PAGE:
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Amblyomma americanum:Physiochemical isolation of a protein derived from the tick salivary gland that is capable of inducing immune resistance in guinea pigs

Experimental Parasitology
Publication Date
DOI: 10.1016/0014-4894(86)90006-8
  • Tick
  • Amblyomma Americanum
  • Gel Filtration
  • Chromatography
  • Ion Exchange (Deae) Chromatography
  • Immunoaffinity Chromatography
  • Immunization
  • Resistance
  • Biology
  • Chemistry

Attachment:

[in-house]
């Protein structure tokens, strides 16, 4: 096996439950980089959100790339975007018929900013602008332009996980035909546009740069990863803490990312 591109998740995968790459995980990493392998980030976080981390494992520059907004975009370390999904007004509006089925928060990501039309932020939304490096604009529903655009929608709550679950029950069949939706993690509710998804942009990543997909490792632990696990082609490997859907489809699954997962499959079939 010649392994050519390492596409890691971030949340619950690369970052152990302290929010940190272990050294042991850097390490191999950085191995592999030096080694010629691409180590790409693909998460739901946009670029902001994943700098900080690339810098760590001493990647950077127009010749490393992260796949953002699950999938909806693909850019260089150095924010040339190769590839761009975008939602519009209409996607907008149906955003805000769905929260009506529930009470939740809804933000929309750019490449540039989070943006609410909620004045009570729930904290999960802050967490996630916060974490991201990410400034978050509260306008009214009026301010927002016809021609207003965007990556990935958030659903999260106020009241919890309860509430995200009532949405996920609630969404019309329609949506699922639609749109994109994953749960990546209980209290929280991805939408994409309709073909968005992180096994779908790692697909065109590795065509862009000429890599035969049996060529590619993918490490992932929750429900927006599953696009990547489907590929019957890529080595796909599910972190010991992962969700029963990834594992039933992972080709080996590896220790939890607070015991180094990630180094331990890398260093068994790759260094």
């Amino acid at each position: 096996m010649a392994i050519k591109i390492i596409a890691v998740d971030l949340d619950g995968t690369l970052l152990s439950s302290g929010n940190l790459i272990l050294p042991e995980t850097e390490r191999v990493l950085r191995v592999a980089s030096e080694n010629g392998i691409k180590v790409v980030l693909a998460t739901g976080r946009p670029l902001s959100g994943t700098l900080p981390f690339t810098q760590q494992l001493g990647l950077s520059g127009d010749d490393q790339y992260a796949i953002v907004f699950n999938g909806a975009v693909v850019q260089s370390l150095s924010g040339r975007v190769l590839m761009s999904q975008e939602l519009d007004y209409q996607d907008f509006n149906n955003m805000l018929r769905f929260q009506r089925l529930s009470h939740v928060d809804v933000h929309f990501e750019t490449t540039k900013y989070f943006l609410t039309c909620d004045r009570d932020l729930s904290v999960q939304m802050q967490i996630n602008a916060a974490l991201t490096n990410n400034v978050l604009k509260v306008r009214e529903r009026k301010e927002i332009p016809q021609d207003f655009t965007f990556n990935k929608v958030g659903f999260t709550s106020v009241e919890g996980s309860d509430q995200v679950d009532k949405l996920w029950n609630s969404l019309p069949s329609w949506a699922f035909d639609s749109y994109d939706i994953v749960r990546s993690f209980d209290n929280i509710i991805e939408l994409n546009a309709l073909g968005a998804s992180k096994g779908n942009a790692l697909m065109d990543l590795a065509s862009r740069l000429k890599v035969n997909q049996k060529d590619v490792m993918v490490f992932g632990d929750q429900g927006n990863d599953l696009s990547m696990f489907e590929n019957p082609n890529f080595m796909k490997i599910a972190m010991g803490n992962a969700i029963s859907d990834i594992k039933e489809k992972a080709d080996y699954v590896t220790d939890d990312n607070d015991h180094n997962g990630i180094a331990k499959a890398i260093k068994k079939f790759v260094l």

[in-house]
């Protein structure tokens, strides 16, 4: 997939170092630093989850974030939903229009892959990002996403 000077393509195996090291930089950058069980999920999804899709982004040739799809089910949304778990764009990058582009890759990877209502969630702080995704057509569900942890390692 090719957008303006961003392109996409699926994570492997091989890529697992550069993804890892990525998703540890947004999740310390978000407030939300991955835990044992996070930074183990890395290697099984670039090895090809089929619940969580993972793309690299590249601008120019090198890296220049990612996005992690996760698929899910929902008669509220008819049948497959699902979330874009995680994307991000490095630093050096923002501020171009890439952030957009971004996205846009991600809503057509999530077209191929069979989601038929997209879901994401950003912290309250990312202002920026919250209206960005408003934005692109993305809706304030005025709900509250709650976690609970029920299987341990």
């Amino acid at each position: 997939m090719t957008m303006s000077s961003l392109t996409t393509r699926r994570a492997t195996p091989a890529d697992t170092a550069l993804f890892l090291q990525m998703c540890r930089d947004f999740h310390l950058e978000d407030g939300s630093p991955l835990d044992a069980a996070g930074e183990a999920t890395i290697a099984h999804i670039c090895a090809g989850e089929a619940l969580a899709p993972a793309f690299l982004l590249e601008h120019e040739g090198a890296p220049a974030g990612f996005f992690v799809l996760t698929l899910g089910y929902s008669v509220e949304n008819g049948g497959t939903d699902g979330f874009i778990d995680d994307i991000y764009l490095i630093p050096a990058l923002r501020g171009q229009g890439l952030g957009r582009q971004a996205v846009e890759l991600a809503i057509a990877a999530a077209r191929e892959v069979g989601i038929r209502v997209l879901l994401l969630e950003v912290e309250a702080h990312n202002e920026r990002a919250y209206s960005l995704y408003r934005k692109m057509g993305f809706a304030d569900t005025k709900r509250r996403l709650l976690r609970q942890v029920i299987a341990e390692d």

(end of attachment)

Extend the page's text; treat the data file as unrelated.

Abstract Crude salivary gland derived proteins from Amblyomma americanum ticks were analyzed by physiochemical (gel filtration and ion exchange chromatography) and immunochemical guinea pig IgG 1 (anti-tick immunoaffinity column) techniques for the presence of antigens responsible for the induction of host immune resistance responses. Gel filtration (G-75 Sephadex) and ion exchange (diethyl aminoethyl cellulose) chromatography of crude salivary gland antigen yielded multiple fractions, but only one fraction from each procedure induced significant cutaneous anaphylaxis bluing reactions when used for skin tests in tick sensitized animals treated intravenously with 0.05% Evans blue dye. Salivary gland antigen (200 ng) eluted from the immunoaffinity column by 0.2 M Na 2CO 3, pH 11.3, and emulsified with incomplete Freund's adjuvant conferred a significant level of tick rejection (24%, P < 0.001) on naive guinea pigs compared with that seen in controls, but less than ( P < 0.01) the level of immunity conferred by crude salivary gland antigen (380 μg). The immunizing dose of immunoaffinity purified salivary gland antigen was 1 1900 the dose of the crude antigen preparation representing 99.9% purification. Furthermore, engorged ticks from animals immunized with salivary gland antigen exhibited a significant decrease ( P < 0.001) in weight compared with ticks from naive animals. Sodium dodecyl sulfate-polyacrylamide gel electrophoresis of 125I labeled proteins in the Na 2CO 3 eluate and the skin reactive fraction from gel filtration and ion-exchange chromatography, after immunoprecipitation with a guinea pig IgG 1 antibody to the tick that transferred resistance, revealed the presence of a 20 kDa weight protein reported previously to be the antigen responsible for the induction of host resistance. These studies present physiochemical and immunochemical procedures for the purification of an important tick protein that (1) induces skin reactions in tick sensitized guinea pigs, (2) is recognized by antibody to the tick, and most importantly, (3) is capable of immunizing naive guinea pigs against tick challenge.

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